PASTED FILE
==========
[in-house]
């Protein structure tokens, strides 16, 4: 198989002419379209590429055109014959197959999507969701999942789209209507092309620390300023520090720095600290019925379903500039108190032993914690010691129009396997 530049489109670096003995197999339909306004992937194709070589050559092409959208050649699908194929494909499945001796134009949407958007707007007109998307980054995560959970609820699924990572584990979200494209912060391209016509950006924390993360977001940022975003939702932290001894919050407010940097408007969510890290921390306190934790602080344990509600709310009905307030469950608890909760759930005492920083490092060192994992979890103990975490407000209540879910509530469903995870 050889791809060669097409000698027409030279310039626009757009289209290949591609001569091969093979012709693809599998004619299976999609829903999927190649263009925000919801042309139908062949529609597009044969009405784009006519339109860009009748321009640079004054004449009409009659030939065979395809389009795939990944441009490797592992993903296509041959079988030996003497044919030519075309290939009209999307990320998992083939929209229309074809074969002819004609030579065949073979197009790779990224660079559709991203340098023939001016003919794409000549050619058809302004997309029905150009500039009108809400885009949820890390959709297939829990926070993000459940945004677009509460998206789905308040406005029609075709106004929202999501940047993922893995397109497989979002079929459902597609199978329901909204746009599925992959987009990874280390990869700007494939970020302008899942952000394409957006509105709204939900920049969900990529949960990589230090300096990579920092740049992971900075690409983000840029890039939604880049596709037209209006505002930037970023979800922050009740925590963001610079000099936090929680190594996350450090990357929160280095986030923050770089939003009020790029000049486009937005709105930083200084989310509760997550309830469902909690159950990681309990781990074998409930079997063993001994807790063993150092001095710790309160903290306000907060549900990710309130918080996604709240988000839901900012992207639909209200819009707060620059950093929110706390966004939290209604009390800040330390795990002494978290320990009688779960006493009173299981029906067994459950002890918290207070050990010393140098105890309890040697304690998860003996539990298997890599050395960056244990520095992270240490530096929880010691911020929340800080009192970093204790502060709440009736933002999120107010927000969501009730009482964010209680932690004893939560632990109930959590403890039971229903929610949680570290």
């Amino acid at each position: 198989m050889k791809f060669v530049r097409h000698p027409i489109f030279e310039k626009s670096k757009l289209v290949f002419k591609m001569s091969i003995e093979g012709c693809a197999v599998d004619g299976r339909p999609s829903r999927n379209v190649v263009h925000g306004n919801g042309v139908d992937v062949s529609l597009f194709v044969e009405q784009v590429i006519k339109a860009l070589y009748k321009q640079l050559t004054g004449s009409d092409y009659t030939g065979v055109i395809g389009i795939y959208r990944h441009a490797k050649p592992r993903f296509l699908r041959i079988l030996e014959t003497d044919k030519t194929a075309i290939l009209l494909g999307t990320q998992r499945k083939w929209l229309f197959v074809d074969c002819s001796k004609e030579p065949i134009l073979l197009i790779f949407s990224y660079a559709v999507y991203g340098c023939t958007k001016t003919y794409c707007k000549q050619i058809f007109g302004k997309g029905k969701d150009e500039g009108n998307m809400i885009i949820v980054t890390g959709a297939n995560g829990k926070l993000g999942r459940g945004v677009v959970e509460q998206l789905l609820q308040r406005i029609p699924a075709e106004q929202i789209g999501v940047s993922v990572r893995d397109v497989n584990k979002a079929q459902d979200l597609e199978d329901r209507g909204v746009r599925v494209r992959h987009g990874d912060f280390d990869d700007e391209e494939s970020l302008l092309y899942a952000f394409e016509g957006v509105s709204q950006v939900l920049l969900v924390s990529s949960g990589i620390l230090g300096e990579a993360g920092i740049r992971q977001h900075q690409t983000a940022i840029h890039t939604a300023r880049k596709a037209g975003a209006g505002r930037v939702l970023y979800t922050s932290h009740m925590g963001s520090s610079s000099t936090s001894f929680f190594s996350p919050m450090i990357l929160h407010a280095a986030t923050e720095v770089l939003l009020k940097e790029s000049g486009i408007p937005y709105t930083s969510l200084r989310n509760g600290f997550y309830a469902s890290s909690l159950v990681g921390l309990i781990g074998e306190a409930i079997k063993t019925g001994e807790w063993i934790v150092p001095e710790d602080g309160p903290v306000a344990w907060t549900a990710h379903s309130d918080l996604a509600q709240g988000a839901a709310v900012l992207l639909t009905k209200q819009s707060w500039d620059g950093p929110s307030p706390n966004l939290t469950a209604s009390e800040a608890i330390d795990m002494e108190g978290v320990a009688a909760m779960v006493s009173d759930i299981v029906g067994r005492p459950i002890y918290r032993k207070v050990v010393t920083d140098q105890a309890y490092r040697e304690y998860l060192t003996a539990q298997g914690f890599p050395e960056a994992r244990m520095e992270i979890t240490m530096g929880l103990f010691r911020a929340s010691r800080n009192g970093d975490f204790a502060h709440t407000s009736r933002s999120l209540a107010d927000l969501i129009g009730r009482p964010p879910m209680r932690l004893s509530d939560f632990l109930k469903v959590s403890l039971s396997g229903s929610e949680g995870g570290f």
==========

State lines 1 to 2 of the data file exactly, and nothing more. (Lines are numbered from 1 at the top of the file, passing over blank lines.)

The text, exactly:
[in-house]
């Protein structure tokens, strides 16, 4: 198989002419379209590429055109014959197959999507969701999942789209209507092309620390300023520090720095600290019925379903500039108190032993914690010691129009396997 530049489109670096003995197999339909306004992937194709070589050559092409959208050649699908194929494909499945001796134009949407958007707007007109998307980054995560959970609820699924990572584990979200494209912060391209016509950006924390993360977001940022975003939702932290001894919050407010940097408007969510890290921390306190934790602080344990509600709310009905307030469950608890909760759930005492920083490092060192994992979890103990975490407000209540879910509530469903995870 050889791809060669097409000698027409030279310039626009757009289209290949591609001569091969093979012709693809599998004619299976999609829903999927190649263009925000919801042309139908062949529609597009044969009405784009006519339109860009009748321009640079004054004449009409009659030939065979395809389009795939990944441009490797592992993903296509041959079988030996003497044919030519075309290939009209999307990320998992083939929209229309074809074969002819004609030579065949073979197009790779990224660079559709991203340098023939001016003919794409000549050619058809302004997309029905150009500039009108809400885009949820890390959709297939829990926070993000459940945004677009509460998206789905308040406005029609075709106004929202999501940047993922893995397109497989979002079929459902597609199978329901909204746009599925992959987009990874280390990869700007494939970020302008899942952000394409957006509105709204939900920049969900990529949960990589230090300096990579920092740049992971900075690409983000840029890039939604880049596709037209209006505002930037970023979800922050009740925590963001610079000099936090929680190594996350450090990357929160280095986030923050770089939003009020790029000049486009937005709105930083200084989310509760997550309830469902909690159950990681309990781990074998409930079997063993001994807790063993150092001095710790309160903290306000907060549900990710309130918080996604709240988000839901900012992207639909209200819009707060620059950093929110706390966004939290209604009390800040330390795990002494978290320990009688779960006493009173299981029906067994459950002890918290207070050990010393140098105890309890040697304690998860003996539990298997890599050395960056244990520095992270240490530096929880010691911020929340800080009192970093204790502060709440009736933002999120107010927000969501009730009482964010209680932690004893939560632990109930959590403890039971229903929610949680570290």